On February 15, 2024, FERC approved two new extreme cold weather Reliability Standards EOP-011-4 (Emergency Operations) and TOP-002-5 (Operations Planning).

This approval is the culmination of a joint inquiry and November 2021 report (“Report”) among FERC, the North American Electric Reliability Corporation (“NERC”), and regional entity staff into a February 2021 cold weather reliability event that affected Texas and the South-Central United States, which was the largest controlled firm load shed event in U.S. history.  The Report recommended reliability standard enhancements to improve extreme cold weather operations, preparedness, and coordination.

On October 30, 2023, NERC petitioned for approval on an expedited basis of proposed Reliability Standards EOP-011-4 and TOP-002-5.  The petition explained that its proposal built on the 2021 and 2023 cold weather Reliability Standards and are consistent with key recommendations from the Report.

NERC explained that EOP-011-4 requires transmission operators to consider the impacts of load shedding during emergency conditions on the natural gas infrastructure that fuels a significant portion of bulk electric system generation.  Specifically, EOP-011-4 modifies EOP-011-3 by (1) adding distribution providers, Underfrequency Load Shed (“UFLS”)-only distribution providers, and transmission owners to the list of applicable entities that must comply with EOP-011-4; (2) requiring transmission providers to include operating plan provisions that identify and prioritize designated critical natural gas infrastructure loads; and (3) requiring balancing authorities to develop reliability coordinator-reviewed operating plans with provisions that exclude critical natural gas infrastructure loads, among others, during extreme cold weather events in each balancing authority area.  EOP-011-4 also requires transmission operators to implement operator-controlled manual load shed, and UFLS or Undervoltage Load Shed (“UVLS”) in operating plans.  Finally, certain distribution providers must develop a load shedding plan.  NERC’s proposed effective date is the first day of the first calendar quarter that is six months following regulatory approval.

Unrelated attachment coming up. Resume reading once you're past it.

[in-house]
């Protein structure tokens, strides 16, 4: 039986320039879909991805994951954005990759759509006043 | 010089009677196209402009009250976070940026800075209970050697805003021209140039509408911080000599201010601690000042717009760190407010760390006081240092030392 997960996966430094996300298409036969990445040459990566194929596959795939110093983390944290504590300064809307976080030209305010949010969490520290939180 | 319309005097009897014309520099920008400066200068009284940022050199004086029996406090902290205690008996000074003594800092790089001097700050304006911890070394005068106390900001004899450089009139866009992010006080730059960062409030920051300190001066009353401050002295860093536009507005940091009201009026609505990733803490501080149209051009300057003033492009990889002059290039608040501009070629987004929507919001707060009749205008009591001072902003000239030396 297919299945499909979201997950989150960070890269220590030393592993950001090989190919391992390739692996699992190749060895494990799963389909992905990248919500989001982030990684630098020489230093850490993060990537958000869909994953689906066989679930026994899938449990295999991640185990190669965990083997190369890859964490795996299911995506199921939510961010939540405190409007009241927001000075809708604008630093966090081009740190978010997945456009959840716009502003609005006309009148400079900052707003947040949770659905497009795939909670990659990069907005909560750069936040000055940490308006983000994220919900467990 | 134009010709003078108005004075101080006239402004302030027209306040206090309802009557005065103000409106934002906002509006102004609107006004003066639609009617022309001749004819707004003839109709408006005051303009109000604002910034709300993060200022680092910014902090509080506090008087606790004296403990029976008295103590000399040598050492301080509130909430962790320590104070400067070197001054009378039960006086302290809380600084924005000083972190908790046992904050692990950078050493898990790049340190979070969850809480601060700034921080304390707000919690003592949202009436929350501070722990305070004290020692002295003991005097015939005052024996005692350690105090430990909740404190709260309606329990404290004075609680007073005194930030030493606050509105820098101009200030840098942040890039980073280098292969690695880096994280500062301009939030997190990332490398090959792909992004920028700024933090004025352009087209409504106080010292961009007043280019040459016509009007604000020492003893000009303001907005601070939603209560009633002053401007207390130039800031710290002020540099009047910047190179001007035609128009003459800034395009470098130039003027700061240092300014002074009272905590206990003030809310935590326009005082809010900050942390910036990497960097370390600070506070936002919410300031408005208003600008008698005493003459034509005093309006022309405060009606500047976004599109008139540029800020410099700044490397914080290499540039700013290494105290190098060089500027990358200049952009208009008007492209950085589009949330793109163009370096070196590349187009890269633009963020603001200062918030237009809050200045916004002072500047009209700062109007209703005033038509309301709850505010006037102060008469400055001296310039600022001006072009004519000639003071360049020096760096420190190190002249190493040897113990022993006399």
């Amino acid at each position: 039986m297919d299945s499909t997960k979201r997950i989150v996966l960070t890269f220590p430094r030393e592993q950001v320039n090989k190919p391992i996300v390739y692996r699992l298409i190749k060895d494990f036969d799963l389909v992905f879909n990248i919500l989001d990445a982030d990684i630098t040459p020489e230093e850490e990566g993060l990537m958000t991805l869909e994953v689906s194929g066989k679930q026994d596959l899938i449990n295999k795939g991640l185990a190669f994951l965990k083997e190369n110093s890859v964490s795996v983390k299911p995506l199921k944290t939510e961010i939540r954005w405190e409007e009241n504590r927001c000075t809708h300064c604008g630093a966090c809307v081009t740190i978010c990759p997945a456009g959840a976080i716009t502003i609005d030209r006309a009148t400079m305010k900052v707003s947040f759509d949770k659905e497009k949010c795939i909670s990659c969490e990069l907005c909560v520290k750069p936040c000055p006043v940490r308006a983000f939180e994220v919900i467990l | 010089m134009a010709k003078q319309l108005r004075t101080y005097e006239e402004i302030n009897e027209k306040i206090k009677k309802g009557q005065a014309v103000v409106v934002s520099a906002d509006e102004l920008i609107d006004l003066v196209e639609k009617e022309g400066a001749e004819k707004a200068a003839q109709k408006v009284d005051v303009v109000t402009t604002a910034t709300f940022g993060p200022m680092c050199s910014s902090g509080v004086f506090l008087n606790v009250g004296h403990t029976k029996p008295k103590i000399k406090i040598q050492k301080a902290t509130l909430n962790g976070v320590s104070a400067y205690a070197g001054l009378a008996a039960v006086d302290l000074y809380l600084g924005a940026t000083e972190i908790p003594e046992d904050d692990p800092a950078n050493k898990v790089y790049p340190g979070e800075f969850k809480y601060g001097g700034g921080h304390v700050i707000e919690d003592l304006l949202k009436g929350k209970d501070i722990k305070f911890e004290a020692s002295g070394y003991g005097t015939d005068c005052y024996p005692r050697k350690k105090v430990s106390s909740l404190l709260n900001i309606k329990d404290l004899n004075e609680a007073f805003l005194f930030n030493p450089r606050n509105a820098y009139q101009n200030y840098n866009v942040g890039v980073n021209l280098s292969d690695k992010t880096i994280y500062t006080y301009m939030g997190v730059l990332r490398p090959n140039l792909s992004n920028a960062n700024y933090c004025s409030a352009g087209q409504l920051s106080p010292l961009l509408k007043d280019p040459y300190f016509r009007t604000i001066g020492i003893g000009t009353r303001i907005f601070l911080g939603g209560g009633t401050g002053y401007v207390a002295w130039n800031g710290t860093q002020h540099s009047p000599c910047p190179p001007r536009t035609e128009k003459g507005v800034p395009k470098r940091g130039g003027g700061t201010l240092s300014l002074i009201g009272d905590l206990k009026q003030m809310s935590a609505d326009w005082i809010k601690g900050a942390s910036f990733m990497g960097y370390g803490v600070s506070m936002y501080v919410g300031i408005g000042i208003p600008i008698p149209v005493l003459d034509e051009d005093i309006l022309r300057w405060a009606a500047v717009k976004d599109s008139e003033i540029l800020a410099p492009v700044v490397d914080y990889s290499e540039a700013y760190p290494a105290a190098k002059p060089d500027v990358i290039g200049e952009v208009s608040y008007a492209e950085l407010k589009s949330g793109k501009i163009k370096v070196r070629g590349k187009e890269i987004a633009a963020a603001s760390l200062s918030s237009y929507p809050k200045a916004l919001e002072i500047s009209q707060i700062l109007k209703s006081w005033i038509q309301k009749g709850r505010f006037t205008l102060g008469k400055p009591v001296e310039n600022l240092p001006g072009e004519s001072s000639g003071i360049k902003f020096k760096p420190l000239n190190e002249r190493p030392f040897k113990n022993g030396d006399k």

In turn, TOP-002-5 requires each balancing authority to maintain an operating process for extreme cold weather events that includes methodologies to: (a) identify an “extreme cold weather condition;” (b) determine an appropriate extreme cold weather reserve margin; and (c) determine a five-day hourly forecast that accounts for all relevant operational considerations.  NERC proposed the effective date as the first day of the first calendar quarter that is 18 months following regulatory approval.

In the Order, FERC found the Reliability Standards to be consistent with recommendations from the November 2021 Report and improve the reliable operation of the Bulk-Power System.  FERC approved Reliability Standards EOP-011-4 and TOP-002-5, ultimately finding them to be just, reasonable, not unduly discriminatory, and in the public interest.  However, FERC deferred its decision on whether to approve or modify the proposed implementation date for Reliability Standard EOP-011-4 and the retirement of Reliability Standards EOP-011-2 and EOP-011-3 until NERC submits its revised applicability section for Reliability Standard EOP-012-2.

In a concurring opinion, Commissioner Clements approved the Reliability Standards but expressed concern about the delayed implementation timeline for EOP-011-4, highlighting the importance of these revised standards. FERC’s order, issued at Docket No. RD24-1, can be found here.